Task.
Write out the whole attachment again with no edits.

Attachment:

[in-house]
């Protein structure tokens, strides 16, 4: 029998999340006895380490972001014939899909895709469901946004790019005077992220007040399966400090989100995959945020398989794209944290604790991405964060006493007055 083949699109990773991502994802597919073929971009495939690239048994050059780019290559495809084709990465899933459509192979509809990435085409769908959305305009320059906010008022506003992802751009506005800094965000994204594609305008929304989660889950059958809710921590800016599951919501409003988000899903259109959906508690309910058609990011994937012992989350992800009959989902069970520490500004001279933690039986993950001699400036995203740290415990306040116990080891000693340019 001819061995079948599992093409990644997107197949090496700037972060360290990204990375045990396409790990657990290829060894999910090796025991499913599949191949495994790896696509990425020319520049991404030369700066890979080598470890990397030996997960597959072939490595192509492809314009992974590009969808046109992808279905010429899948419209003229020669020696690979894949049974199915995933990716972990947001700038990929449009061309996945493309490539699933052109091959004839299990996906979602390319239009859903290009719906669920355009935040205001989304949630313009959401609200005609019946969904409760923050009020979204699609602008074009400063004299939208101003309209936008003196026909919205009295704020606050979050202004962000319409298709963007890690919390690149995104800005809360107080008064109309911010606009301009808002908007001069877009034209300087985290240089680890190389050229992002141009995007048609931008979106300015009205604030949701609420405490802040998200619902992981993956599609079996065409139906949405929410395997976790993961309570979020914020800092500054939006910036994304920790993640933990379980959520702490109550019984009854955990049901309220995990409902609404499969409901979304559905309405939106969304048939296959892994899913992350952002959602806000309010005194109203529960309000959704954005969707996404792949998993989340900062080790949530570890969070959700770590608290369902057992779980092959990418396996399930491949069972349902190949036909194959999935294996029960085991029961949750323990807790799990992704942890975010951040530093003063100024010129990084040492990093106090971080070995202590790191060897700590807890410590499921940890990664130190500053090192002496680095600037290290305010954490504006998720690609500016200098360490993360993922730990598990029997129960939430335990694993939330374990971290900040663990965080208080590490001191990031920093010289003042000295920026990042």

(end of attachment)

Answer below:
[in-house]
């Protein structure tokens, strides 16, 4: 029998999340006895380490972001014939899909895709469901946004790019005077992220007040399966400090989100995959945020398989794209944290604790991405964060006493007055 083949699109990773991502994802597919073929971009495939690239048994050059780019290559495809084709990465899933459509192979509809990435085409769908959305305009320059906010008022506003992802751009506005800094965000994204594609305008929304989660889950059958809710921590800016599951919501409003988000899903259109959906508690309910058609990011994937012992989350992800009959989902069970520490500004001279933690039986993950001699400036995203740290415990306040116990080891000693340019 001819061995079948599992093409990644997107197949090496700037972060360290990204990375045990396409790990657990290829060894999910090796025991499913599949191949495994790896696509990425020319520049991404030369700066890979080598470890990397030996997960597959072939490595192509492809314009992974590009969808046109992808279905010429899948419209003229020669020696690979894949049974199915995933990716972990947001700038990929449009061309996945493309490539699933052109091959004839299990996906979602390319239009859903290009719906669920355009935040205001989304949630313009959401609200005609019946969904409760923050009020979204699609602008074009400063004299939208101003309209936008003196026909919205009295704020606050979050202004962000319409298709963007890690919390690149995104800005809360107080008064109309911010606009301009808002908007001069877009034209300087985290240089680890190389050229992002141009995007048609931008979106300015009205604030949701609420405490802040998200619902992981993956599609079996065409139906949405929410395997976790993961309570979020914020800092500054939006910036994304920790993640933990379980959520702490109550019984009854955990049901309220995990409902609404499969409901979304559905309405939106969304048939296959892994899913992350952002959602806000309010005194109203529960309000959704954005969707996404792949998993989340900062080790949530570890969070959700770590608290369902057992779980092959990418396996399930491949069972349902190949036909194959999935294996029960085991029961949750323990807790799990992704942890975010951040530093003063100024010129990084040492990093106090971080070995202590790191060897700590807890410590499921940890990664130190500053090192002496680095600037290290305010954490504006998720690609500016200098360490993360993922730990598990029997129960939430335990694993939330374990971290900040663990965080208080590490001191990031920093010289003042000295920026990042």